Critics Consensus

From its reunited Broadway stars to its screenplay, the solidly crafted Fences finds its Pulitzer-winning source material fundamentally unchanged -- and still just as powerful.



Total Count: 255


Audience Score

User Ratings: 36,102
User image

Fences Videos

Fences Photos

Movie Info

Denzel Washington directed and stars in this adaptation of August Wilson's Pulitzer Prize-winning play, which centers on a black garbage collector named Troy Maxson in 1950s Pittsburgh. Bitter that baseball's color barrier was only broken after his own heyday in the Negro Leagues, Maxson is prone to taking out his frustrations on his loved ones. Both Washington and co-star Viola Davis won Tonys for their performances in the 2010 revival of the play. Stephen Henderson, Jovan Adepo, Russell Hornsby, and Mykelti Williamson round out the supporting cast.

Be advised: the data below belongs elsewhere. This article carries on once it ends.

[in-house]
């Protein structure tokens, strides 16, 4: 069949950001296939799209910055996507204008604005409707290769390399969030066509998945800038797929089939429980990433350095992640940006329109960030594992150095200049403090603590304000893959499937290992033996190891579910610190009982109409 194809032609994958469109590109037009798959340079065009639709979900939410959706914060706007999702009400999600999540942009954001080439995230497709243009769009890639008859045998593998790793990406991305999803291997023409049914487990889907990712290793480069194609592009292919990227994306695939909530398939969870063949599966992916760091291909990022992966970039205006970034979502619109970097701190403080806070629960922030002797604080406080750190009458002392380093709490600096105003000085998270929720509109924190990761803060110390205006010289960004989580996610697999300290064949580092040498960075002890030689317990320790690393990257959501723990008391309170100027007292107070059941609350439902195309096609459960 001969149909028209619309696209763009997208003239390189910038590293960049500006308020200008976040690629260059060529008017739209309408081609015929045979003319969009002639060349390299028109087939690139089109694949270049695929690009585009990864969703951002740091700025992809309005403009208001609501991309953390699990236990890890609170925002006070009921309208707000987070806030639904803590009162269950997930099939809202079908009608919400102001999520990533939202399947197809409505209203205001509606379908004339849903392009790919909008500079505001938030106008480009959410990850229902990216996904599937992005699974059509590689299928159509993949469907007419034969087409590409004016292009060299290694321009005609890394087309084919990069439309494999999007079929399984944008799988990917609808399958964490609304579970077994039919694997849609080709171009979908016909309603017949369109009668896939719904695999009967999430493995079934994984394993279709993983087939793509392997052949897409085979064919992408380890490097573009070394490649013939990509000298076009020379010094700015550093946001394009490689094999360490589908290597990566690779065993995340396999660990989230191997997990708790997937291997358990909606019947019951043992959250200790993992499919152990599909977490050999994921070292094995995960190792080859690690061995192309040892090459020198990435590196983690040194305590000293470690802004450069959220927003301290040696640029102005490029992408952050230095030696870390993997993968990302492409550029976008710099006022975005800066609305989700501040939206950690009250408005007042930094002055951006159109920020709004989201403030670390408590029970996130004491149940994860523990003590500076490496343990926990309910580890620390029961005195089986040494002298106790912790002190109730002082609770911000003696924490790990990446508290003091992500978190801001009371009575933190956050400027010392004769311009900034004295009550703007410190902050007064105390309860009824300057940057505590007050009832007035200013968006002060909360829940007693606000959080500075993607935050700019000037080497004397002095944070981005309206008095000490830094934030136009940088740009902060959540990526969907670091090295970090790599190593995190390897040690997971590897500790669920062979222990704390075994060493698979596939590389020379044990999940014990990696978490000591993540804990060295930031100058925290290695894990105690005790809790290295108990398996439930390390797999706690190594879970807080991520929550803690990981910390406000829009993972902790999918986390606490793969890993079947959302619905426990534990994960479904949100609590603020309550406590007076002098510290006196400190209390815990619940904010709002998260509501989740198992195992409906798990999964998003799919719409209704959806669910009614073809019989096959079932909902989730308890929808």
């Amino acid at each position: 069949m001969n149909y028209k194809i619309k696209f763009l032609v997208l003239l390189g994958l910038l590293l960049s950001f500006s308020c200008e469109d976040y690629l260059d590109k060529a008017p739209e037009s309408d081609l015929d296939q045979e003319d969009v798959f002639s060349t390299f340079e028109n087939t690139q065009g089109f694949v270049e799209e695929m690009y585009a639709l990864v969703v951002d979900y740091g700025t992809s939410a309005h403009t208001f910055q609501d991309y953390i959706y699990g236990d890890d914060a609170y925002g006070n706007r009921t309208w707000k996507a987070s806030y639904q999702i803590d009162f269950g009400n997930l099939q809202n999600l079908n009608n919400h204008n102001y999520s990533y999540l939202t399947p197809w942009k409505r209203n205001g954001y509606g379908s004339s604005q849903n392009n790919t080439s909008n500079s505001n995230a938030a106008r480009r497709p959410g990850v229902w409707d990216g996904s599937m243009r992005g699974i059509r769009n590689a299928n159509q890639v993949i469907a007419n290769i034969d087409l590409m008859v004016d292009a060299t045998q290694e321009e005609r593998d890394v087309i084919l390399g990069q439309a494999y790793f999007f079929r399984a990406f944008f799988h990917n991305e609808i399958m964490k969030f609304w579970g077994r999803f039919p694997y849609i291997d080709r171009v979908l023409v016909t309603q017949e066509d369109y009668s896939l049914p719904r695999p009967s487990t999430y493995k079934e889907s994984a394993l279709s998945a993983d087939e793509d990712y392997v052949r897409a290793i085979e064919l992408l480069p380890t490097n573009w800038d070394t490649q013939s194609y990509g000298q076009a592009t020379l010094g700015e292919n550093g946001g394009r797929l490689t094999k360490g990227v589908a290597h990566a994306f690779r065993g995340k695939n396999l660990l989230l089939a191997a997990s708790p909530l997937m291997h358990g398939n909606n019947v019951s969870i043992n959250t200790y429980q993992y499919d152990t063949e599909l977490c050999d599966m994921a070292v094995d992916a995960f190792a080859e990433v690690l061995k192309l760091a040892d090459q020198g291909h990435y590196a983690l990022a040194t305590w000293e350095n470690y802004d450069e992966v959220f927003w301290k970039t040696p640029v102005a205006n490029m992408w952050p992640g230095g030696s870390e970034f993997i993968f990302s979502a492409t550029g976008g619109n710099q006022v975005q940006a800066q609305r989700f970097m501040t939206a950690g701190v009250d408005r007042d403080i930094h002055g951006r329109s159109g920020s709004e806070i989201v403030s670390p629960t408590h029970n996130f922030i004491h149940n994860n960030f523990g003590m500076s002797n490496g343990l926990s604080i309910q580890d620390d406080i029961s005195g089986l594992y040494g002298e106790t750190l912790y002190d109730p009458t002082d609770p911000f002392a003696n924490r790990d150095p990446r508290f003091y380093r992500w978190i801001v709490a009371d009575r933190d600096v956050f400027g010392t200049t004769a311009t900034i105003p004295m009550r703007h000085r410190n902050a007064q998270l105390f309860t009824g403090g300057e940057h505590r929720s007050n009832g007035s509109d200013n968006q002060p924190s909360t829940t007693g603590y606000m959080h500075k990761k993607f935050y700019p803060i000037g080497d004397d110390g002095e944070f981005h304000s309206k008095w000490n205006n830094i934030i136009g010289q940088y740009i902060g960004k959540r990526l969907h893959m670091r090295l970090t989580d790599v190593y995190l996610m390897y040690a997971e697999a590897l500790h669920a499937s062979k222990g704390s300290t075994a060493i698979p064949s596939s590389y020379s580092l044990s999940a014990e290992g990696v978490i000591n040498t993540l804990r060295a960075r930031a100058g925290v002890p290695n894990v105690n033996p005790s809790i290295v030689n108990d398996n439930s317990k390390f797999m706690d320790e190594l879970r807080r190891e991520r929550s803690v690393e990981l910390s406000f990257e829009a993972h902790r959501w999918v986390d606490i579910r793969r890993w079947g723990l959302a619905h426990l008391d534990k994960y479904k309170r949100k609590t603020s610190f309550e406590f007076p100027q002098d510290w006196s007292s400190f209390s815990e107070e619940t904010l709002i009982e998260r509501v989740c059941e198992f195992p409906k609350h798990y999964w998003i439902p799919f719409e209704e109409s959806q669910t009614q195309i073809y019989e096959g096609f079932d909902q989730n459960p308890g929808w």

Watch it now


Christopher Mele
as Deputy Commissioner
Lesley Boone
as Evangelist Preacher
Jason Silvis
as Garbage Truck Driver
Theresa Cook
as Parade Participant
Dontez James
as Bike Rider
Malik Abdul Khaaliq
as Front Yard Neighbor
Tra'Waan Coles
as Towns person
Chris McCail
as Neighbor / Soldier
Kameron Peters
as Soldier / Towns Person
Joshua Tronoski
as Angelo the Italian Server
View All

News & Interviews for Fences

Critic Reviews for Fences

All Critics (255) | Top Critics (51)

Audience Reviews for Fences

  • Mar 16, 2018